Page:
It wasn’t the first time that Facebook had been the subject of unflattering coverage of the job it had hired a public relations firm to do. In 2011, Burson-Marsteller planted anti-Google stories about user privacy in mainstream media, while refusing to disclose Facebook as the source of those stories.
It seems bold of Facebook to continue hiring companies to execute questionable smear tactics, given how common media leaks have become for the social media juggernaut. Others simply call it arrogance, indicative of the mindset of leadership in the fiercely competitive tech industry.
“There is this really macho and arrogant attitude towards some of these tech leaders. They see themselves as disruptors, and so it’s like they’d rather hit a competitor on an issue than start a dialogue,” Griffin says. “With Facebook, the arrogance is also reflected in the fact that they obviously don’t think they’ll get caught by these tactics.”
Or, if they do, it’s worth it, if they manage to sow rumors and divert public concern away from Facebook.
“You feel like if Mark Zuckerberg did a risk-reward analysis, he would consider the risk of being called out worth it, if it means a chance to take TikTok down,” Griffin says.
PRWeek reached out to Targeted Victory and asked if they were exploiting “unfounded anxieties” in people to stir up anti-TikTok sentiment.
The company directed PRWeek to a series of tweets from its CEO Zak Moffatt. In one, he calls the story “fabricated”. In another, Moffatt claims the reporter “not only misrepresents the work we do, but the key points are just plain wrong. We tried to contact the Washington Post to talk more about it, but never received a response.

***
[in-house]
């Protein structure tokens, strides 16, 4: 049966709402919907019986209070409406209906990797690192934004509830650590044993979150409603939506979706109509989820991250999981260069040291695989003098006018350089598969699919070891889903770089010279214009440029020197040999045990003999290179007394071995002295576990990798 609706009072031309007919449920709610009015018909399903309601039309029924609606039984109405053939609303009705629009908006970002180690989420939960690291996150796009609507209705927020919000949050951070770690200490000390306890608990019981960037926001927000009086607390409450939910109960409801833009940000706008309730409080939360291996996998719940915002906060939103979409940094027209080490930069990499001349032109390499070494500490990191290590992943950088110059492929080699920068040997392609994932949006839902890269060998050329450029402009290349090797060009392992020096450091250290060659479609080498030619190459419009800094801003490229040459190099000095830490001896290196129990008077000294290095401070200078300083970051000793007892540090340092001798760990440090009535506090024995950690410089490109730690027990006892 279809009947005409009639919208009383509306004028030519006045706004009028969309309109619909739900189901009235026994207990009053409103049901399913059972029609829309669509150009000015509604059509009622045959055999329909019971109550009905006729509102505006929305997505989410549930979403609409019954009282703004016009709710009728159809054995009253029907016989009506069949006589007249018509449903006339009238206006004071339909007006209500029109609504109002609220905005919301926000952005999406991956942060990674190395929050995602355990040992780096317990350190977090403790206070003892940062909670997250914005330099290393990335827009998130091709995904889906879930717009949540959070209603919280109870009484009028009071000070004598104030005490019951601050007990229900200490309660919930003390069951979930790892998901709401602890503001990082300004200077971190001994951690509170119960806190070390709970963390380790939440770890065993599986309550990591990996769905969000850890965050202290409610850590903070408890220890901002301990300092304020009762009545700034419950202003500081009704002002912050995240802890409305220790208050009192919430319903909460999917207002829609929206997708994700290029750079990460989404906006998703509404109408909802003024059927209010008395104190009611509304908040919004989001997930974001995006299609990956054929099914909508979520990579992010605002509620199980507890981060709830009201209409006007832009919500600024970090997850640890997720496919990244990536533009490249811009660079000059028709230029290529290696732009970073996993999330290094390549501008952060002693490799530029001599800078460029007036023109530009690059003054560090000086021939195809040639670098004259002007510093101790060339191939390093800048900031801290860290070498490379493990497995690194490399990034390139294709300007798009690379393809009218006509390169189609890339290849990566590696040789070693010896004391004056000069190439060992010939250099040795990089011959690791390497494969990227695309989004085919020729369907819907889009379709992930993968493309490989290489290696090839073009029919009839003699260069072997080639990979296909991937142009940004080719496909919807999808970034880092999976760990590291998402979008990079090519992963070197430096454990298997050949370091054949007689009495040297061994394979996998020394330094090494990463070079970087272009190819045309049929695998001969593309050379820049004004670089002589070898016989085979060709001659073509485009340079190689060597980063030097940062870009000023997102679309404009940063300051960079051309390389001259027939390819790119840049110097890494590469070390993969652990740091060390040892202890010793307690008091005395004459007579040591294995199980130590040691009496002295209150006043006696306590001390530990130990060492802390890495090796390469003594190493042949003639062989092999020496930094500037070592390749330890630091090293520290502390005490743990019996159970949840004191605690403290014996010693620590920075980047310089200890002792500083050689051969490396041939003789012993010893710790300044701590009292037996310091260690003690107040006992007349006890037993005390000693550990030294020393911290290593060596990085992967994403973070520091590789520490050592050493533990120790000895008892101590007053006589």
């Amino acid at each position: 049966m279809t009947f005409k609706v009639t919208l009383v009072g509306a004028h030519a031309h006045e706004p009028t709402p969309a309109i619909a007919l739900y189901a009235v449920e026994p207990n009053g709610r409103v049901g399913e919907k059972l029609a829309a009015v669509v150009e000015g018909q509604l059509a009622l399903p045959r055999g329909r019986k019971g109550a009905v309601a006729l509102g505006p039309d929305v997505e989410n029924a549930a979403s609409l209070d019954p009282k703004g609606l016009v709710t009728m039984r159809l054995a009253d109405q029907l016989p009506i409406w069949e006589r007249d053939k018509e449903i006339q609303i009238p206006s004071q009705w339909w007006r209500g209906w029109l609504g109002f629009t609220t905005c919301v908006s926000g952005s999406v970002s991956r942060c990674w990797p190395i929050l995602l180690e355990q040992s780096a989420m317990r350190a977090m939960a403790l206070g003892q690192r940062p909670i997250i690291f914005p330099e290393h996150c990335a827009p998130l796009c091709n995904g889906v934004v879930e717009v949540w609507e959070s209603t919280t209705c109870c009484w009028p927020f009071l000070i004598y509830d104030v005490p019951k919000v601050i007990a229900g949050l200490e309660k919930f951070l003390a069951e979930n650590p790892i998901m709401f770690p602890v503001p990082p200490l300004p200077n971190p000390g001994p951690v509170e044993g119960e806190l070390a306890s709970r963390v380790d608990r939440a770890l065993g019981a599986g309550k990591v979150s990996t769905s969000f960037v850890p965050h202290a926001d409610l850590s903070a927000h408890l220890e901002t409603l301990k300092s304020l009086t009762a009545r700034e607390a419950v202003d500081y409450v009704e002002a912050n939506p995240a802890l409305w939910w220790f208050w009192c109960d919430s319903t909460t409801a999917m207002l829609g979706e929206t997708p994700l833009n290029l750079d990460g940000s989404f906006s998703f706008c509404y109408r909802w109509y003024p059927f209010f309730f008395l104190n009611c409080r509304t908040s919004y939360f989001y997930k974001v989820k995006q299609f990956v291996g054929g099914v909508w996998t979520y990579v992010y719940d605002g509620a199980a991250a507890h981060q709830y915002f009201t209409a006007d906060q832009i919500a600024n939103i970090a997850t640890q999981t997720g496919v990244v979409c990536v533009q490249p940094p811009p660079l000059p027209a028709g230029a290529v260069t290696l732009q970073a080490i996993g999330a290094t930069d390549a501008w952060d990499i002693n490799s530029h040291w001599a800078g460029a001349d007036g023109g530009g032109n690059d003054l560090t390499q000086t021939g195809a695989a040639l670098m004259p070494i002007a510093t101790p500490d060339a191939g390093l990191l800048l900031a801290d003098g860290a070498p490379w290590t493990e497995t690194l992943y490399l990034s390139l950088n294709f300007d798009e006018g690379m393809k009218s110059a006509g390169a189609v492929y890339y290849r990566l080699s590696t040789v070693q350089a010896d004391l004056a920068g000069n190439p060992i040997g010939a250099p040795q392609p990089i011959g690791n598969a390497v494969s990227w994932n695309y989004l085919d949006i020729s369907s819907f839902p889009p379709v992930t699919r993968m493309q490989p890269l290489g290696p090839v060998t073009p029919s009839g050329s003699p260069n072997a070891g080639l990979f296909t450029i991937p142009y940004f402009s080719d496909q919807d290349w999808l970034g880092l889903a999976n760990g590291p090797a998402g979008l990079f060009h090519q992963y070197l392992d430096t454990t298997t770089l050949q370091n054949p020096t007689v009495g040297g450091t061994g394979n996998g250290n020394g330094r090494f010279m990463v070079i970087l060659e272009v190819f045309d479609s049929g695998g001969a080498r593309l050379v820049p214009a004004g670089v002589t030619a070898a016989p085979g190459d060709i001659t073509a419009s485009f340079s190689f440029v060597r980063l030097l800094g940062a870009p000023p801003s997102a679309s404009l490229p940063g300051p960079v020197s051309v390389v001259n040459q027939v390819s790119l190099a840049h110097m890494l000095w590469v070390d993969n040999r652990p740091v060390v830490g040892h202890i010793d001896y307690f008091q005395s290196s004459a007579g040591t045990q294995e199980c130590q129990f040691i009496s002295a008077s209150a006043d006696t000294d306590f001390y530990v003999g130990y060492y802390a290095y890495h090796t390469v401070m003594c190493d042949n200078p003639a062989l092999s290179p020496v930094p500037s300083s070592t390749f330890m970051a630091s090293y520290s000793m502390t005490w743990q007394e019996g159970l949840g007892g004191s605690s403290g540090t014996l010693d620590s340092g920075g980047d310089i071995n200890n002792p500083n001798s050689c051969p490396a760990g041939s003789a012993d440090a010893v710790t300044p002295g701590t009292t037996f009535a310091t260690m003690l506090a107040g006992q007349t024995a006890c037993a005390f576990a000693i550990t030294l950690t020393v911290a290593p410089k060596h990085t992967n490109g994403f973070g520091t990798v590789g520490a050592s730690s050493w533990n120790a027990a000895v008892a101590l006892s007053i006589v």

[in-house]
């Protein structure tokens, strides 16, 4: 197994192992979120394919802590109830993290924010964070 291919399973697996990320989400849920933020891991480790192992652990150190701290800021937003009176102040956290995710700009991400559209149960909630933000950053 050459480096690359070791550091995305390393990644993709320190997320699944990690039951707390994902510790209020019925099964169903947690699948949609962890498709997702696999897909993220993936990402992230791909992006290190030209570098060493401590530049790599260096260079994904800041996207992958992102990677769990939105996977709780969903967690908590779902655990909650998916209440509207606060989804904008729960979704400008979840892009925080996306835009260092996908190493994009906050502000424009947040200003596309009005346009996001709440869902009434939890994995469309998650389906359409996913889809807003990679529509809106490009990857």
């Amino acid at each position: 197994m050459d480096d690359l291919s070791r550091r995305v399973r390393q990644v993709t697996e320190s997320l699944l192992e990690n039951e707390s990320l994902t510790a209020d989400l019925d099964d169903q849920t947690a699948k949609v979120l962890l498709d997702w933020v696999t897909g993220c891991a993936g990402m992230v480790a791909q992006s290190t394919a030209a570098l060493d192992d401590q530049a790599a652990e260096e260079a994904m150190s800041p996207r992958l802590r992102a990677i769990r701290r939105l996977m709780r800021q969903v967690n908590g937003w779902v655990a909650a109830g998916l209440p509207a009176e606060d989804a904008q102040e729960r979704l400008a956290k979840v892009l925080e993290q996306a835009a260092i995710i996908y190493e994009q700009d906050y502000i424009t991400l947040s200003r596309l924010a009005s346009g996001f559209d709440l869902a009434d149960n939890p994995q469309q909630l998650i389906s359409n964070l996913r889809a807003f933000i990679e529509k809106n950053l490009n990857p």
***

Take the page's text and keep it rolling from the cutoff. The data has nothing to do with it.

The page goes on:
The reporter disputed that she had, in fact, responded.
Targeted Victory also provided PRWeek with a statement from Moffatt.
“Targeted Victory’s corporate practice manages bipartisan teams on behalf of our clients. It is common knowledge that we have worked with Meta for several years and we are proud of the work we have done,” it reads.
Without specifically talking about Facebook, David Vermillion, senior strategist and MD at Firehouse Strategies, says clients and businesses need to resist letting their ambition get the better of them in opposition work.
“When you’re working on these big, high-profile issues for some of the biggest companies in the world, there’s a temptation to adopt that win-at-all-costs mentality. And when it comes to public affairs, you have a lot of seasoned pros who come from the bare-knuckle campaign,” says Vermillion.
“The win-at-all-costs mentality can dominate how you approach the goal, but you need to temper that temptation by ensuring you protect the client’s reputation first and foremost, and using honest and transparent tactics. to communicate,” he said. .